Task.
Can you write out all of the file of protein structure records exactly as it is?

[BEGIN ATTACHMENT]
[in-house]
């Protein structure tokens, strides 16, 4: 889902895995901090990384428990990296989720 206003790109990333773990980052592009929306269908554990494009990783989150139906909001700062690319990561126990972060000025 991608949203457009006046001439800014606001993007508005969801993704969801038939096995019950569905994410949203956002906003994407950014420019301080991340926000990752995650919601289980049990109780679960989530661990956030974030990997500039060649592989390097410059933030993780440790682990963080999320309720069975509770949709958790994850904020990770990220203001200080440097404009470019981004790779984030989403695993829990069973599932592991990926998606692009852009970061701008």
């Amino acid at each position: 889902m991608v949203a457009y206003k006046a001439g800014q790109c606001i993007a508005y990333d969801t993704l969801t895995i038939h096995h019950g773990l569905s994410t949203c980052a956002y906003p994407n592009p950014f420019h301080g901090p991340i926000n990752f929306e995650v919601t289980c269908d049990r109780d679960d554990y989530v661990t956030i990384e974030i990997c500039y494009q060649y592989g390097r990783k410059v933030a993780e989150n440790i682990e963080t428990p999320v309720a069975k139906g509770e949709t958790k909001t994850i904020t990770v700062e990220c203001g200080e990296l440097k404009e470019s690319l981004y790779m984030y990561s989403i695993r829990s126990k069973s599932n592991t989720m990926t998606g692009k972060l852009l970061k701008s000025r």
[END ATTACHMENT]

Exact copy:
[in-house]
């Protein structure tokens, strides 16, 4: 889902895995901090990384428990990296989720 206003790109990333773990980052592009929306269908554990494009990783989150139906909001700062690319990561126990972060000025 991608949203457009006046001439800014606001993007508005969801993704969801038939096995019950569905994410949203956002906003994407950014420019301080991340926000990752995650919601289980049990109780679960989530661990956030974030990997500039060649592989390097410059933030993780440790682990963080999320309720069975509770949709958790994850904020990770990220203001200080440097404009470019981004790779984030989403695993829990069973599932592991990926998606692009852009970061701008």
């Amino acid at each position: 889902m991608v949203a457009y206003k006046a001439g800014q790109c606001i993007a508005y990333d969801t993704l969801t895995i038939h096995h019950g773990l569905s994410t949203c980052a956002y906003p994407n592009p950014f420019h301080g901090p991340i926000n990752f929306e995650v919601t289980c269908d049990r109780d679960d554990y989530v661990t956030i990384e974030i990997c500039y494009q060649y592989g390097r990783k410059v933030a993780e989150n440790i682990e963080t428990p999320v309720a069975k139906g509770e949709t958790k909001t994850i904020t990770v700062e990220c203001g200080e990296l440097k404009e470019s690319l981004y790779m984030y990561s989403i695993r829990s126990k069973s599932n592991t989720m990926t998606g692009k972060l852009l970061k701008s000025r």